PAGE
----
Sometimes, a change of perspective is all it takes to see the light.
The above-mentioned quote exactly describes how I feel about Dan Brown‘s latest novel, “The Lost Symbol“. It is a slow starter to the point of disappointment compared to his other novels. Albeit, a great read. One can compare it to a test of character. Ironic actually since it speaks of a “lost word” that can only be revealed to those who are suitable.
I finished “The Da Vinci Code” in 48 hours and “Digital Fortress” within probably the same period. The “Deception Point” lasted about a week in my hands. That’s how fast-paced these novels were. One can’t just put them down! In terms of pacing, “The Lost Symbol” can be compared to “Angels and Demons”. There are lots of information to churn and I mean serious “textbook” information like a Freemason’s process of initiation from the 1st to the 33rd degree. Not that you can actually read that in an ordinary textbook. I’m sure you know what I mean.
What it is about
The novel is another journey in a big city full of mysteries. Just like “The Da Vinci Code” and “Angels and Demons”. I get the feeling that it’s some kind of a promotional brochure for history fans to visit Washington D.C. It started with a hand found in the middle of the U.S. Capitol Building where Robert Langdon was supposedly invited to make a speech only to realize that he was lured to go there under false pretenses. The hand is owned by a close friend of him who happens to be at the top of the Masonic society. And the story goes on to answer the question: “Who cut the hand and why?”
Picks up at the 100th page
Despite the fact that the novel speaks of the importance of the number 33 over and again, it does not pick up until page 100. At least not for me. After I have finished it, I keep on thinking that it must be written that way to test my patience. Remember, only the “deserving” can find the lost word?
In terms of shock value however, the “Lost Symbol” can qualify to that of Brown’s earlier novels. Now that I reflected on it though, the who’s-the-child-of-who ingredient comes back in this story. I’m not telling though, for those fans out there who haven’t read the book. But this shocking revelation before the story ends was quite surprising. I almost screamed when I read it. Needless to say, I did not have the slightest idea.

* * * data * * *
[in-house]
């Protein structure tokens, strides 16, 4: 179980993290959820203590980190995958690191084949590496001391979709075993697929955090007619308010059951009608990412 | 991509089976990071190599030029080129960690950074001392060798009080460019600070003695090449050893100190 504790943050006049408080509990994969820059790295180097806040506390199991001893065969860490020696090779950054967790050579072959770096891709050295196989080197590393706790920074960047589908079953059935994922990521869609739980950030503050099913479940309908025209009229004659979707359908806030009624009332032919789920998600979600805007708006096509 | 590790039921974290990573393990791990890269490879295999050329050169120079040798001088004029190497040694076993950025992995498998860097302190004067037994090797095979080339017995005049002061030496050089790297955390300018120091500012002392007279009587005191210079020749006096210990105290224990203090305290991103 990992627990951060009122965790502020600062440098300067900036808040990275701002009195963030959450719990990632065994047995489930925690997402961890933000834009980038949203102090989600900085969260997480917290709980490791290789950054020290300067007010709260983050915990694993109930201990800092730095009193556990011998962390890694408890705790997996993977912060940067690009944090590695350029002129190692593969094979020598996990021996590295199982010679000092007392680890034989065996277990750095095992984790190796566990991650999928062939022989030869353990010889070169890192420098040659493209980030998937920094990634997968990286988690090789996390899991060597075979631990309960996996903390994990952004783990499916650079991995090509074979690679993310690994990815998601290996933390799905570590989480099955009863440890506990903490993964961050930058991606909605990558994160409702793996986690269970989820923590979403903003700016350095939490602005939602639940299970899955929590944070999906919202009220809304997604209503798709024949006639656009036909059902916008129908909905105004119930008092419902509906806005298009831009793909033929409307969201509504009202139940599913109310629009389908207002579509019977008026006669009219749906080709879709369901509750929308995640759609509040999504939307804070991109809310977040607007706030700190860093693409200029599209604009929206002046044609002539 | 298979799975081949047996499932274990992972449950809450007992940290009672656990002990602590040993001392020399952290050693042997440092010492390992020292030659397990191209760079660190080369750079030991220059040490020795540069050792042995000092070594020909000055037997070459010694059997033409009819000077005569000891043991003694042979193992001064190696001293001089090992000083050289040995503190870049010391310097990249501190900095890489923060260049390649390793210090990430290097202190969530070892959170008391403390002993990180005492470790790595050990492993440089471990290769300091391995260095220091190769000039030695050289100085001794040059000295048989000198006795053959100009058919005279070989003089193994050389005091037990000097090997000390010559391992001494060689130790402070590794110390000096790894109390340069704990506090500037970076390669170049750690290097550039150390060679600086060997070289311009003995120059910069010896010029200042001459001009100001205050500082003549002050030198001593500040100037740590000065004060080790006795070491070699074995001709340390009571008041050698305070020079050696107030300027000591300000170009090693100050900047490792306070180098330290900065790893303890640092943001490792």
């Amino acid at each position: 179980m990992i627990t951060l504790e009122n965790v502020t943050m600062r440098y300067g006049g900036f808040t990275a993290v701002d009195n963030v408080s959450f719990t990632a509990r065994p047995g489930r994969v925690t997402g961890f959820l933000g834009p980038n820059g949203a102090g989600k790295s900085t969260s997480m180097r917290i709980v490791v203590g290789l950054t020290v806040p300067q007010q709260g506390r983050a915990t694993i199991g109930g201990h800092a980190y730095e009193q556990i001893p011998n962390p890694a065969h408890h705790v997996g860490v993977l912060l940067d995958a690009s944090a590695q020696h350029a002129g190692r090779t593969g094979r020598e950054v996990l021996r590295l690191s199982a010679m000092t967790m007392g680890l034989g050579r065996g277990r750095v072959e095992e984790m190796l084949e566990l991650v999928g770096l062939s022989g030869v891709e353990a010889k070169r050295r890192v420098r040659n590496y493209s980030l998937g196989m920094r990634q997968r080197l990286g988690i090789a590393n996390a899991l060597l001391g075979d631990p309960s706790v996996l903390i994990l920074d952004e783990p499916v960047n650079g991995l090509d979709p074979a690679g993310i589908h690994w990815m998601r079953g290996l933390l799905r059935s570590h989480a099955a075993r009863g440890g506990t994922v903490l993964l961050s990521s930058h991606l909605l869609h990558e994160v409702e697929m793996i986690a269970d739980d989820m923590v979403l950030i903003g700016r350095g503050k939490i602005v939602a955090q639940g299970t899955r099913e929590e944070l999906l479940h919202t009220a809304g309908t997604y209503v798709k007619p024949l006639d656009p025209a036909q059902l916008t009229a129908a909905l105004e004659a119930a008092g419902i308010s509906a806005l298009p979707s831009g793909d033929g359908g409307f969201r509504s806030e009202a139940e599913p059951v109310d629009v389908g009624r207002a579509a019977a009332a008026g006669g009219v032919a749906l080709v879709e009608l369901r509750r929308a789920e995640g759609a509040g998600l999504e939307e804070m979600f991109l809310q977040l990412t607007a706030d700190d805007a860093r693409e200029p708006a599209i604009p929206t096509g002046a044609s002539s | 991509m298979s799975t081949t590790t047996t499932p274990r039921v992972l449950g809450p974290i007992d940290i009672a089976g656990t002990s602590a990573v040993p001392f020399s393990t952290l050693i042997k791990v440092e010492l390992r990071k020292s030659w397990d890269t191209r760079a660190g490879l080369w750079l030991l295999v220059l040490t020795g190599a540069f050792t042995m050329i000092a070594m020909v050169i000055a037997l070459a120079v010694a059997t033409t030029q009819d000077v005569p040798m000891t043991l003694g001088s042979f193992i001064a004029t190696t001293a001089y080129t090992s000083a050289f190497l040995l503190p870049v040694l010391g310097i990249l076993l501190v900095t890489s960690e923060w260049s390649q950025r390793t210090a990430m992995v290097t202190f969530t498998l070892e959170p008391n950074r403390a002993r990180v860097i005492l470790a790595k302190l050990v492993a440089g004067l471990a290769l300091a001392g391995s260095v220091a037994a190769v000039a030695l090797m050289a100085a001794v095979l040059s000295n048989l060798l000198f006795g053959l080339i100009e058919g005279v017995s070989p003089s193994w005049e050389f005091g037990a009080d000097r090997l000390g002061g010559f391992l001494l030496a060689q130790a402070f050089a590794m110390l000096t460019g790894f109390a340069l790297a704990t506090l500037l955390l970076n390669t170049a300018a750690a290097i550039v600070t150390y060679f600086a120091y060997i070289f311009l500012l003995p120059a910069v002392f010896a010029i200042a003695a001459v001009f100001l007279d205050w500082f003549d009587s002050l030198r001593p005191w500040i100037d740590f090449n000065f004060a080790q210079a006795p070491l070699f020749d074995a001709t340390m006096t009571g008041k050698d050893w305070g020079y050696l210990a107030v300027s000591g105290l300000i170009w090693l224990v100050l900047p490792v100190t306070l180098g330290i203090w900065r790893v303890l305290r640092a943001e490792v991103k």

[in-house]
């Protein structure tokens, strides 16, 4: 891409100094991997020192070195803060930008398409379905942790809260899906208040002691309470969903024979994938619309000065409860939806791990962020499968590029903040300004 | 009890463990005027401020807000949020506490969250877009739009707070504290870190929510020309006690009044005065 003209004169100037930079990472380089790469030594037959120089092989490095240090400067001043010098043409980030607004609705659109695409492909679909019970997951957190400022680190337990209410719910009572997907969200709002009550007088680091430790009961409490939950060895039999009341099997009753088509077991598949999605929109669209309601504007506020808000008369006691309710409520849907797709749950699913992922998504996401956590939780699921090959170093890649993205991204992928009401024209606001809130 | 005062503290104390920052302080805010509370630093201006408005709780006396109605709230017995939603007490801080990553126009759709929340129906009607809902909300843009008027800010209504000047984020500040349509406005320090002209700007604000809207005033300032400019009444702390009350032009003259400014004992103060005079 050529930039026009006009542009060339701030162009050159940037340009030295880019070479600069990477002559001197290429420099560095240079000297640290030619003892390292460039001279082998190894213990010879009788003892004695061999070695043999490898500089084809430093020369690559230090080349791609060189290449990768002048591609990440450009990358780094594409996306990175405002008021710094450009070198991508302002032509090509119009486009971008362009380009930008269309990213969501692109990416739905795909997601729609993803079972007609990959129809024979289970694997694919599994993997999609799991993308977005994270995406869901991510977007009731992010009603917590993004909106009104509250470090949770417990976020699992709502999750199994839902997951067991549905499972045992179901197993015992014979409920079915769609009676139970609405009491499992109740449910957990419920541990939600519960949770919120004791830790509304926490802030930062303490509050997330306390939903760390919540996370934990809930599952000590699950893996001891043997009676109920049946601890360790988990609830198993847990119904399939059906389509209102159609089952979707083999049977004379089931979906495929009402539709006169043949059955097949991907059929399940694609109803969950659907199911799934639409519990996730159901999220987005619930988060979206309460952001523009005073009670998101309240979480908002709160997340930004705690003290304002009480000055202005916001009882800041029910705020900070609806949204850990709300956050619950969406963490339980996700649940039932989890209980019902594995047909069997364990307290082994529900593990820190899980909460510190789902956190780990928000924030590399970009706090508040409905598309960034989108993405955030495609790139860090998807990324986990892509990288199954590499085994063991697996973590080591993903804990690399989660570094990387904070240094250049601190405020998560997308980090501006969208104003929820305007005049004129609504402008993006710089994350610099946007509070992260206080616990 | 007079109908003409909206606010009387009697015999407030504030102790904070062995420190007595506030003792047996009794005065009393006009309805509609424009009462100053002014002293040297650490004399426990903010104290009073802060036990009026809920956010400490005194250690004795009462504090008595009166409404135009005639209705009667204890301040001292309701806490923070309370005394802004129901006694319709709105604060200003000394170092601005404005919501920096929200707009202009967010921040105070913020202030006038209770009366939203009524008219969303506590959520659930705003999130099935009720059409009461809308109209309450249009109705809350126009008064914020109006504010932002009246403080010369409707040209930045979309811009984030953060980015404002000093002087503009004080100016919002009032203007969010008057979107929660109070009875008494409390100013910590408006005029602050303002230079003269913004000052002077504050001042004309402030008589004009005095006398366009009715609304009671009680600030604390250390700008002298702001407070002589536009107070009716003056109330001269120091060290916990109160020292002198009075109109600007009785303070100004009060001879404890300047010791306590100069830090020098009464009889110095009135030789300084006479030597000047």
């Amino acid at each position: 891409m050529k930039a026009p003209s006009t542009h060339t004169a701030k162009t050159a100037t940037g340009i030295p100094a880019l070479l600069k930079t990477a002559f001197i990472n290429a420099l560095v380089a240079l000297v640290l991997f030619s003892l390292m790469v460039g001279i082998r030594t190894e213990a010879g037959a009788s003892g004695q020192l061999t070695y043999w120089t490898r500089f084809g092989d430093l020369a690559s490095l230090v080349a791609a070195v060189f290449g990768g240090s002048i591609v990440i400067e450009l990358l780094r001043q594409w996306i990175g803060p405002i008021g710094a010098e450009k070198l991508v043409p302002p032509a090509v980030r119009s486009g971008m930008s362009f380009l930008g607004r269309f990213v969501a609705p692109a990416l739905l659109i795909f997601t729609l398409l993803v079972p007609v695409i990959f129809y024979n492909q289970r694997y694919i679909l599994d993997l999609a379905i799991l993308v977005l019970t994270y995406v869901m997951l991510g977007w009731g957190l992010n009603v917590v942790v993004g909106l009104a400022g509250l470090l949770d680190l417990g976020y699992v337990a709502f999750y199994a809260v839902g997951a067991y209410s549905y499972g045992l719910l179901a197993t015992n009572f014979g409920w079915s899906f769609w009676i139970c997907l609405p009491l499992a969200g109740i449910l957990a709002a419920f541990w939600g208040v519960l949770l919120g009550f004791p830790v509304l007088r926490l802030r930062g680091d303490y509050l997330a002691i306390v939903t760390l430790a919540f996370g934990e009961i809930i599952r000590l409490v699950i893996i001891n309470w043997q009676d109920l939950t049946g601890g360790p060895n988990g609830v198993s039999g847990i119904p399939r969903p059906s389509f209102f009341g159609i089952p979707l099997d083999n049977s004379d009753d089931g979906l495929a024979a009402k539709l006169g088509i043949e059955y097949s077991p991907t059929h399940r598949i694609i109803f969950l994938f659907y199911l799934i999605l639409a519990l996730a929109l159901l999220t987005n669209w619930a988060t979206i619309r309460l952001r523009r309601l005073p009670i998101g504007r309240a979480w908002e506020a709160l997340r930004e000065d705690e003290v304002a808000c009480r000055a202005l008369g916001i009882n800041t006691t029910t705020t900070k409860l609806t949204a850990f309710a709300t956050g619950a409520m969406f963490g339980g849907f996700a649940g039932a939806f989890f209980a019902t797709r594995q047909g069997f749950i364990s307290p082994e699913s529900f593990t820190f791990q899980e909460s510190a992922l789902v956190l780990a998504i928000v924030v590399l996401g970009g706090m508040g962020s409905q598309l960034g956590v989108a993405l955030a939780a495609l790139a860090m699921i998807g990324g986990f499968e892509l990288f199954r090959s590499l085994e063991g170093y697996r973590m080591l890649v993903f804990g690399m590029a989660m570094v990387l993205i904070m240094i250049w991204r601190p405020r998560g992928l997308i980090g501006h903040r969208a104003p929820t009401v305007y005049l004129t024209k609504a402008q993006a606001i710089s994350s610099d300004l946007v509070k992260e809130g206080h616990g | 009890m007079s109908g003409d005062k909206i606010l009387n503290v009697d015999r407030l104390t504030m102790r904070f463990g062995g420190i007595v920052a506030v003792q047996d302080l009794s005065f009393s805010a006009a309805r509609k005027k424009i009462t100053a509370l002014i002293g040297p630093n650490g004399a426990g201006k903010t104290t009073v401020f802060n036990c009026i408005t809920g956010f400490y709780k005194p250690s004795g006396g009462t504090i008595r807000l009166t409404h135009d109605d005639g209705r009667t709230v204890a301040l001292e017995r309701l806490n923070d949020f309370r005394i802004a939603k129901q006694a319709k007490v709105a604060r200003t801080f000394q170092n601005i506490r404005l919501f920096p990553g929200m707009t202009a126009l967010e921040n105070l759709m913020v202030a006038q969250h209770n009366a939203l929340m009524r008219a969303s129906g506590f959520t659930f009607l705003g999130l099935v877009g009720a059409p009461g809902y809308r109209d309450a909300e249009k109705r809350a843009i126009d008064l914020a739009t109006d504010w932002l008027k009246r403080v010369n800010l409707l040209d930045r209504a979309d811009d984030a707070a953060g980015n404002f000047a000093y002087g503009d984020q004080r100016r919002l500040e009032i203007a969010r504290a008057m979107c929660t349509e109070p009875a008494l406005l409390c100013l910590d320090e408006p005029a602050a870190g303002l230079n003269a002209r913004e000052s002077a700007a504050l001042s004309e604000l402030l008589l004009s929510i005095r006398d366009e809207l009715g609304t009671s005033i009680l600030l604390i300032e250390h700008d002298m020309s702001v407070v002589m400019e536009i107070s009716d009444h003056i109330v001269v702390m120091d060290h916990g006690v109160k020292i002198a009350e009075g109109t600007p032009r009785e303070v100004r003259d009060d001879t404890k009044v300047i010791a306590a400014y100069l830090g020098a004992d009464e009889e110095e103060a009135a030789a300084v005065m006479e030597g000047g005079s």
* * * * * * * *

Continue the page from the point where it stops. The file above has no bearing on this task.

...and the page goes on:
I think the strong point of this novel is the fact that Brown does not fail to make us think. Like his other novels, this one does not only contain a free mind’s tour of a big city and baffling revelations but codes and numbers too. And unlike the others but like “The Da Vinci Code”, which remains my favorite, it also serves us some mental exercise of which a willing, open mind can take pleasure in.
Here’s a collection of quotes that might make you think too. Not necessarily in the same order as in the novel…
There are secrets out there that transcend human understanding…
We’ve been reading the bible too literally. We learn that God created us in his image, but it’s not our physical bodies that resemble God, it’s our minds.
The only difference between you and God is that you have forgotten
that you are divine.
The Buddha said, “You are God yourself”. Jesus taught that “the kingdom of God is within you” and even promised us, “The works that I do, you can do… and greater”.
Our thoughts have the power to change that world and if we know it and recognize it, we would be much careful about how we think. (edited)
If the infinite had not desire man to be wise, he would not have bestowed upon him the faculty of knowing.
I have to admit that before I reached page 100, I was ready to give up. I thought this was a novel that I would finish because my ego tells me to, because I read the other four. Only to realize that Brown still has it in him. He just doesn’t surprise me but he can make me think and re-think. This is an author that can not only drive you crazy with new words and etymologies but with a new perspective. If an author can do that, what can he be but a damn good one? Or maybe, I’m just easy to sway. Whatever it is, he remains on my list. #